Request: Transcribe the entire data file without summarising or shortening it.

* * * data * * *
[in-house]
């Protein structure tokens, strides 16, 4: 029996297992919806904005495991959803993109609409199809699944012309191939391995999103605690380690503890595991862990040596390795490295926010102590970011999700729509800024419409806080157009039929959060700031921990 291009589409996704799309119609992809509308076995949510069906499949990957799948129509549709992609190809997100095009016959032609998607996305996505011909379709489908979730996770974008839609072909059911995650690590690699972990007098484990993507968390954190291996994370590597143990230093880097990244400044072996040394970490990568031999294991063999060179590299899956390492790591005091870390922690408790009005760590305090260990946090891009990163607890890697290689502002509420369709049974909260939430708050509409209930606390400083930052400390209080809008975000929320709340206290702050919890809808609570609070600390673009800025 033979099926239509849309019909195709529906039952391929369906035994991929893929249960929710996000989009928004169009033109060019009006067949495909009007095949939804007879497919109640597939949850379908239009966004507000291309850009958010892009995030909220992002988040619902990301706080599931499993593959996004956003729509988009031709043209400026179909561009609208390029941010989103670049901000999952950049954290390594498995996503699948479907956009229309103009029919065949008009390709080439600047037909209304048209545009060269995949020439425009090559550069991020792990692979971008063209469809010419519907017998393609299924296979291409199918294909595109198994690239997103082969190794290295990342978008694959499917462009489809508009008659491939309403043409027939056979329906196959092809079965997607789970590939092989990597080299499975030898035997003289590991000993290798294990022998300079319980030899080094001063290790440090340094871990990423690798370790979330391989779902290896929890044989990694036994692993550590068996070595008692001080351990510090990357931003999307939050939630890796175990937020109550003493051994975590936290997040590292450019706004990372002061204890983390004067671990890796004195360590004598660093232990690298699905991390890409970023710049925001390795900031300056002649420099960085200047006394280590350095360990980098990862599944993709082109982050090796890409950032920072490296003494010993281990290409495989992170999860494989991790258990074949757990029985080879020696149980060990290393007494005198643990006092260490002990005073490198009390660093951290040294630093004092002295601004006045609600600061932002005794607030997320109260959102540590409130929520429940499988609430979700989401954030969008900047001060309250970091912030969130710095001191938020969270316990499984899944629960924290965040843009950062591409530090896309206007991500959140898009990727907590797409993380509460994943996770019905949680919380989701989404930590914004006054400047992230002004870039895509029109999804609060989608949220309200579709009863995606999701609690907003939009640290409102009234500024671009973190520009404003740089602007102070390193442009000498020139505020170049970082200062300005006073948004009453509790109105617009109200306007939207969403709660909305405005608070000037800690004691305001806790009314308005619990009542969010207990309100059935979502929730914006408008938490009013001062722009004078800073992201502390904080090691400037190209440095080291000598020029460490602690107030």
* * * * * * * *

[in-house]
């Protein structure tokens, strides 16, 4: 029996297992919806904005495991959803993109609409199809699944012309191939391995999103605690380690503890595991862990040596390795490295926010102590970011999700729509800024419409806080157009039929959060700031921990 291009589409996704799309119609992809509308076995949510069906499949990957799948129509549709992609190809997100095009016959032609998607996305996505011909379709489908979730996770974008839609072909059911995650690590690699972990007098484990993507968390954190291996994370590597143990230093880097990244400044072996040394970490990568031999294991063999060179590299899956390492790591005091870390922690408790009005760590305090260990946090891009990163607890890697290689502002509420369709049974909260939430708050509409209930606390400083930052400390209080809008975000929320709340206290702050919890809808609570609070600390673009800025 033979099926239509849309019909195709529906039952391929369906035994991929893929249960929710996000989009928004169009033109060019009006067949495909009007095949939804007879497919109640597939949850379908239009966004507000291309850009958010892009995030909220992002988040619902990301706080599931499993593959996004956003729509988009031709043209400026179909561009609208390029941010989103670049901000999952950049954290390594498995996503699948479907956009229309103009029919065949008009390709080439600047037909209304048209545009060269995949020439425009090559550069991020792990692979971008063209469809010419519907017998393609299924296979291409199918294909595109198994690239997103082969190794290295990342978008694959499917462009489809508009008659491939309403043409027939056979329906196959092809079965997607789970590939092989990597080299499975030898035997003289590991000993290798294990022998300079319980030899080094001063290790440090340094871990990423690798370790979330391989779902290896929890044989990694036994692993550590068996070595008692001080351990510090990357931003999307939050939630890796175990937020109550003493051994975590936290997040590292450019706004990372002061204890983390004067671990890796004195360590004598660093232990690298699905991390890409970023710049925001390795900031300056002649420099960085200047006394280590350095360990980098990862599944993709082109982050090796890409950032920072490296003494010993281990290409495989992170999860494989991790258990074949757990029985080879020696149980060990290393007494005198643990006092260490002990005073490198009390660093951290040294630093004092002295601004006045609600600061932002005794607030997320109260959102540590409130929520429940499988609430979700989401954030969008900047001060309250970091912030969130710095001191938020969270316990499984899944629960924290965040843009950062591409530090896309206007991500959140898009990727907590797409993380509460994943996770019905949680919380989701989404930590914004006054400047992230002004870039895509029109999804609060989608949220309200579709009863995606999701609690907003939009640290409102009234500024671009973190520009404003740089602007102070390193442009000498020139505020170049970082200062300005006073948004009453509790109105617009109200306007939207969403709660909305405005608070000037800690004691305001806790009314308005619990009542969010207990309100059935979502929730914006408008938490009013001062722009004078800073992201502390904080090691400037190209440095080291000598020029460490602690107030």